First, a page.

Paul Williams (who is a contributor to the new Corante Innovation Hub), in his post on the process of innovation, make a couple of good points. The first is:

The short definition I like to use for innovation is:

putting ideas to action… and that action making a difference.

This gels with the idea that my new role  is about generating business value, not just tinkering with toys.

Following from that, he lists some practical tasks (go read them!), most of which I agree with. The last (and for me slightly problematic) is “Implement” – not that I have a problem with implementation, because that IS the point of the exercise, but I am wondering whether someone who is charged with finding, identifying and evaluating great ideas is the best person to implement, and whether turning your innovator into a project/operational manager is a good idea.

Paul suggests that implementation is an action which turns the idea into something useful, but where do you hand over from proof of concept/pilot to an operational function? Do you become the (new) operational function? Or do you pass the baton, and go back to the next item in your pipeline of ideas?

 
[Bonus Link: How Do you Make Innovation Happen? from Paul Gladen, another Innovation Hub blogger.

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3 thoughts on “Innovation Implementation

  1. David – it’s not easy is it? I do have some direction from the CIO on this, and that is to handover the implementation – I think he understands my strengths and weaknesses! (Or maybe my likes and dislikes?) I’m in a situation where resources (both internal and contracted) are available to the right projects, so maybe I’m lucky to have the choice. Somewhere in my readings/searching around innovation, I read that “invention is what we do, innovations are what get implemented” – which reinforces your point. Ideas that are never executed are worthless, so if it came to the crunch then I would take on implementation of something I felt strongly about rather than let it wither.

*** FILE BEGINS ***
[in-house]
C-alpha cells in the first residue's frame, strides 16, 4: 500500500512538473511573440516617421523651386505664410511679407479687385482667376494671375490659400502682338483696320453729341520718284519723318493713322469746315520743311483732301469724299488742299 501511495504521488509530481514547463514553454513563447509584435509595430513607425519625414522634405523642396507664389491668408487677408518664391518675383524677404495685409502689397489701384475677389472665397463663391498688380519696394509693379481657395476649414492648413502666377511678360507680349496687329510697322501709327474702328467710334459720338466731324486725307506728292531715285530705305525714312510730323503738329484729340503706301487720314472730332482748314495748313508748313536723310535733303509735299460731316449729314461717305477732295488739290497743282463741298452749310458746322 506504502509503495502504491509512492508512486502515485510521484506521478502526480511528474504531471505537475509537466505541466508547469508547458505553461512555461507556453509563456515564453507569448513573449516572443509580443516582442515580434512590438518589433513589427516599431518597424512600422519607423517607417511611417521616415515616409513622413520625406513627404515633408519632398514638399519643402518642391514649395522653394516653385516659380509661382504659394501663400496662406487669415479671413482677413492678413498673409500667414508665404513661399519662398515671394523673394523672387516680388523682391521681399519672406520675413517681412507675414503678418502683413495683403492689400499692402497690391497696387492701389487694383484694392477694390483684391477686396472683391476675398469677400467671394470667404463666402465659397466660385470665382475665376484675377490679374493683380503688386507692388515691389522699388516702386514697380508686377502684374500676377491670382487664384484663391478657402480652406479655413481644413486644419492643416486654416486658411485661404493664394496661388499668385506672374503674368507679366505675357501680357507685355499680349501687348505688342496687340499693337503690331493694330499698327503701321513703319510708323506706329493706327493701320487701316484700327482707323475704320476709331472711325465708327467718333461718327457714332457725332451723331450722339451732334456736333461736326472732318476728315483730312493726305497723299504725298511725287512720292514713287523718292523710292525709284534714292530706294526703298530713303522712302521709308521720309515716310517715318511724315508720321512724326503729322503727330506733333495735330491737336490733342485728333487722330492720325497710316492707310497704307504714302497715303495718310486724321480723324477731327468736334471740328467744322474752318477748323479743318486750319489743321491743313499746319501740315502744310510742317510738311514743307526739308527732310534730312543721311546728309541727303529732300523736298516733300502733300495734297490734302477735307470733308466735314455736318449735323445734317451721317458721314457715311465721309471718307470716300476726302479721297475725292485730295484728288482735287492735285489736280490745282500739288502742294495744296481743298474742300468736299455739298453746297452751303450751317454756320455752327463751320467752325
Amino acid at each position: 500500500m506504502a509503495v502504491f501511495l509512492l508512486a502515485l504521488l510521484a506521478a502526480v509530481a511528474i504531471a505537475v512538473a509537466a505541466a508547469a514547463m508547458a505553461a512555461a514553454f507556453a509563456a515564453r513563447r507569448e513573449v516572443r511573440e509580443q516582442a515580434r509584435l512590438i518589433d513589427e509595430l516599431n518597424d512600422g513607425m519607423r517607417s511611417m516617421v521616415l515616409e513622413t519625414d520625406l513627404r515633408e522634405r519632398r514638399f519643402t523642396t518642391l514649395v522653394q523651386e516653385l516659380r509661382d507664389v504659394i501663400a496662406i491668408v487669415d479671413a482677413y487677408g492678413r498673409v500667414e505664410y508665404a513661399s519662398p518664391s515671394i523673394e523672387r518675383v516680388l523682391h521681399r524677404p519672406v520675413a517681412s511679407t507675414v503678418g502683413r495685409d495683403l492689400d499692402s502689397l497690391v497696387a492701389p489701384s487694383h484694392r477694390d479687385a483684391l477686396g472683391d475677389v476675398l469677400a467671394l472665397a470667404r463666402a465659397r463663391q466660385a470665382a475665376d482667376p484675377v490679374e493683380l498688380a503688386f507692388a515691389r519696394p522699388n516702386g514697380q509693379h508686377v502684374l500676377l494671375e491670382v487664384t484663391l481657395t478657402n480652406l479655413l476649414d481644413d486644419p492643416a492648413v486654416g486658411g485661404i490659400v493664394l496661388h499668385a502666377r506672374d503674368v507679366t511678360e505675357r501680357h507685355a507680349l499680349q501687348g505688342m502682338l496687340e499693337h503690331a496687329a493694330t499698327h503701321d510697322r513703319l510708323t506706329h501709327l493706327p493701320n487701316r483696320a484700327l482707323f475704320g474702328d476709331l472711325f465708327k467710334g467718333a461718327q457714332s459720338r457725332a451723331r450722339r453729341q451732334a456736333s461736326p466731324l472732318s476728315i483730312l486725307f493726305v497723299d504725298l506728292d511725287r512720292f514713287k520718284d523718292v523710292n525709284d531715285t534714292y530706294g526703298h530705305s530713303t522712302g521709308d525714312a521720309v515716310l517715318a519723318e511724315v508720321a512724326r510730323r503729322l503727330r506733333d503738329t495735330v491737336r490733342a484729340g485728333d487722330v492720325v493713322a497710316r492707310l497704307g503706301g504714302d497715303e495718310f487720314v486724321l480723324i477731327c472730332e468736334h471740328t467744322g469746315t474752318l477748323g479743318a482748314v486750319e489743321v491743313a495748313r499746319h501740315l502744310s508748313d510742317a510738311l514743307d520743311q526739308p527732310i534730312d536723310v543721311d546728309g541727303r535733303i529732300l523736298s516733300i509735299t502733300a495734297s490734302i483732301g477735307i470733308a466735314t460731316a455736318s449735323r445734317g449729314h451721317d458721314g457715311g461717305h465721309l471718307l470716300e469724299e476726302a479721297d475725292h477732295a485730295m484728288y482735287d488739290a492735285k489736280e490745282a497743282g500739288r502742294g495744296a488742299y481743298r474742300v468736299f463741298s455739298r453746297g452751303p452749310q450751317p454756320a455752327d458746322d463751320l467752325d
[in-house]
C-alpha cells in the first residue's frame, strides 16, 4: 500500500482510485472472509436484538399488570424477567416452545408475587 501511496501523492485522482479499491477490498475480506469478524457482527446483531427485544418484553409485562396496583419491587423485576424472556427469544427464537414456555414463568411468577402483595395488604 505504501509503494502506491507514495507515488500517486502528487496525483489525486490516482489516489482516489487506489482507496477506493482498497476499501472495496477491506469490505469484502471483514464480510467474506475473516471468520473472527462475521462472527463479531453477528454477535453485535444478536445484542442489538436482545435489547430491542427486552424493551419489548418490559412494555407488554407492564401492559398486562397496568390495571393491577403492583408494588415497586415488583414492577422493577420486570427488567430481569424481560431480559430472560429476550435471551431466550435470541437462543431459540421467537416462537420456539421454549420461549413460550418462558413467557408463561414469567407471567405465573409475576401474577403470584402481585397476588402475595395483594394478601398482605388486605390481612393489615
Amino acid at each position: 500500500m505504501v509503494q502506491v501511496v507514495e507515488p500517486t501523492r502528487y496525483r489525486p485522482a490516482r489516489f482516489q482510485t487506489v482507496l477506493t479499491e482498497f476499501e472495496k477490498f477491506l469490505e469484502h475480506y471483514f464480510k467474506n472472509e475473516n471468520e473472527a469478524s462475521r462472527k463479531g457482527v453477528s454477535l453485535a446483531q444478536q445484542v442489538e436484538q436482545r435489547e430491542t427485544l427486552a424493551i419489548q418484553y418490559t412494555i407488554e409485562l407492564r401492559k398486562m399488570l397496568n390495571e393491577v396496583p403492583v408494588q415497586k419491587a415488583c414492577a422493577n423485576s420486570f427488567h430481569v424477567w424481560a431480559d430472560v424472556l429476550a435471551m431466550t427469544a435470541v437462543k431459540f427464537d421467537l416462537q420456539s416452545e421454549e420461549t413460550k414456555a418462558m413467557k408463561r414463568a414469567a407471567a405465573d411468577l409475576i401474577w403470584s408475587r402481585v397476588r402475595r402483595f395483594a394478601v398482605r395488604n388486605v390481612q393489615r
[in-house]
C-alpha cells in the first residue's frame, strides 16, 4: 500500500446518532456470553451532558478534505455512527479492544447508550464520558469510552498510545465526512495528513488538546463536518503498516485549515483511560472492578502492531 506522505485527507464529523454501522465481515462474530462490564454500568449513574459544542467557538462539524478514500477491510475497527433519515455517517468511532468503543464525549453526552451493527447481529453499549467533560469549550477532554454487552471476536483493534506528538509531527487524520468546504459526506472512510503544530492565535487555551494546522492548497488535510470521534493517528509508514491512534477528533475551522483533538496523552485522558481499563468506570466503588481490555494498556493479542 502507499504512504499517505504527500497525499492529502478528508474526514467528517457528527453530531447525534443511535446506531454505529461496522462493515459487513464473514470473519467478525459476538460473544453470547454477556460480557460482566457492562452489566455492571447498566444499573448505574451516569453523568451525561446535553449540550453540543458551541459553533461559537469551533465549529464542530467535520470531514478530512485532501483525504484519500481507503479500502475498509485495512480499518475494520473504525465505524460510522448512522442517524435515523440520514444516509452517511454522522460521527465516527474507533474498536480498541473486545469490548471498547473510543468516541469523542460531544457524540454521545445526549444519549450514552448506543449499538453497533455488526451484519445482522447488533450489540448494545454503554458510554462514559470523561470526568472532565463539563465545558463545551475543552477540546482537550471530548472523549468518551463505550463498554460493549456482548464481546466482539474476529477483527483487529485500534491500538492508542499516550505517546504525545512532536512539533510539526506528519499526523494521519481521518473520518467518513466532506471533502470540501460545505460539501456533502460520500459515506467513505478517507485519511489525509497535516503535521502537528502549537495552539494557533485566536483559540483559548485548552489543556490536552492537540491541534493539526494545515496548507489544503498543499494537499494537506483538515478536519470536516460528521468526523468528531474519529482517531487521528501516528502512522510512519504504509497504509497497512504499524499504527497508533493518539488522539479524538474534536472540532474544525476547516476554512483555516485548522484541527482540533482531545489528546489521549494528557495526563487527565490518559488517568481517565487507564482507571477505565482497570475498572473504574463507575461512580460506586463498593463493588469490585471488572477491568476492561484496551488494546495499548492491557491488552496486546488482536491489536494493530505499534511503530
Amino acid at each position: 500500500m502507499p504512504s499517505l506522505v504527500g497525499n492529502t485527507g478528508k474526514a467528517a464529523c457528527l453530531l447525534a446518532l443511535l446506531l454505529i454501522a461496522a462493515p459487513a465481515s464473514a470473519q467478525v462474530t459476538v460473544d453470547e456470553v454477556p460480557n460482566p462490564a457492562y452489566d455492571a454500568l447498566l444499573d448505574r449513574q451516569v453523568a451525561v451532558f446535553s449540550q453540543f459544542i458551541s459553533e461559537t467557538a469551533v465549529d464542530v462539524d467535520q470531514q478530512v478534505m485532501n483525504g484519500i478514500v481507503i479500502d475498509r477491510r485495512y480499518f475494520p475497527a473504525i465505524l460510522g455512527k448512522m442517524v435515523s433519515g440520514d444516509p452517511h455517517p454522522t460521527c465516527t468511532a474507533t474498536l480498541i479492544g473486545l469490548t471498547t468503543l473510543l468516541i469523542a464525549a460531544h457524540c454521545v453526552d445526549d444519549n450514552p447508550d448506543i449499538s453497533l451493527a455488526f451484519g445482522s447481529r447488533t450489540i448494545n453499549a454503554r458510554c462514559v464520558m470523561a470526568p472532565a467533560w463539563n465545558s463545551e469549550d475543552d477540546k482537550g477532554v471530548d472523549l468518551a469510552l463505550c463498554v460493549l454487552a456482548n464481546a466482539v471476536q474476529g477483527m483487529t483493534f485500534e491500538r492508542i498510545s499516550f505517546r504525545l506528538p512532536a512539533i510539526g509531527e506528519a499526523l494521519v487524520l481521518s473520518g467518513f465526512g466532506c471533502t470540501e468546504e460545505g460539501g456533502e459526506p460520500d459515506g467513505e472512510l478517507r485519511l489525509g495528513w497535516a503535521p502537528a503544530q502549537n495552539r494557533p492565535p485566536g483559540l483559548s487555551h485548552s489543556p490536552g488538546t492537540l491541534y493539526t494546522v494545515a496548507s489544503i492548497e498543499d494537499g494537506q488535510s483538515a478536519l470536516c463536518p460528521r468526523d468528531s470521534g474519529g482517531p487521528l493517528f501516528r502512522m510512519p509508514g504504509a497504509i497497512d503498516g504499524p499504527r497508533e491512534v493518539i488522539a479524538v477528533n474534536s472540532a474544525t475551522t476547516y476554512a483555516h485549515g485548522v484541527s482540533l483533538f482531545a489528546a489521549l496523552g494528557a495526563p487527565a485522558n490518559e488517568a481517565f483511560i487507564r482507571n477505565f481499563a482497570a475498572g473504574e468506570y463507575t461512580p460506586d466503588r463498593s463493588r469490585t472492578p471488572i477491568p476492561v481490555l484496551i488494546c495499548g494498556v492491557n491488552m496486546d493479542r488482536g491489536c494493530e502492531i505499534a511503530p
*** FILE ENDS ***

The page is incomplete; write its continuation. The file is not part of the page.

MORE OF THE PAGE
2. Whether you co-opt someone else for implementation depends on whether you have any other projects on the burner that need your attention, whether you can afford to “hire” someone else to perform implementation, and whether you have the skills necessary to manage an implementation. Whether going it alone or not, you will still need to be involved with implementation in order to assure that your vision and reality already match. Ideally, you have already sat down with you project manager and/or implementation team to make sure the deliverables on the project are realistic, given the capabilities (time, money, talent) of the company. Putting more and more ideas into the queue if none get implemented serves no purpose.
    I’ve spent many years in car dealerships in an innovation and development role; it was my job to both envision, develop and, still, support those processes and tools that I made. However, the support generally falls into cases where the software breaks or the environment changes. The companies that I worked for use a combination of third-party break/fix vendors and internal IT staff to actually support the hardware and software and perform routine monitoringof the software, leaving me to level 2 support.
    Implementation should involve both the innovator and the person/group who would be charged with maintenance and support once the project is live. For resource management and time management, whomever has the stronger skill set should take lead (or hire a project manager if justified). Implementation by committee.

  3. Whose Job Is Innovation Implementation?

    Ric Hayman asks a great question on his Aqualung blog in connection with a recent Corante Innovation Hub post by Paul Williams (and follow up from me)
    where do you hand over from proof of concept/pilot to an operational function? Do you become …

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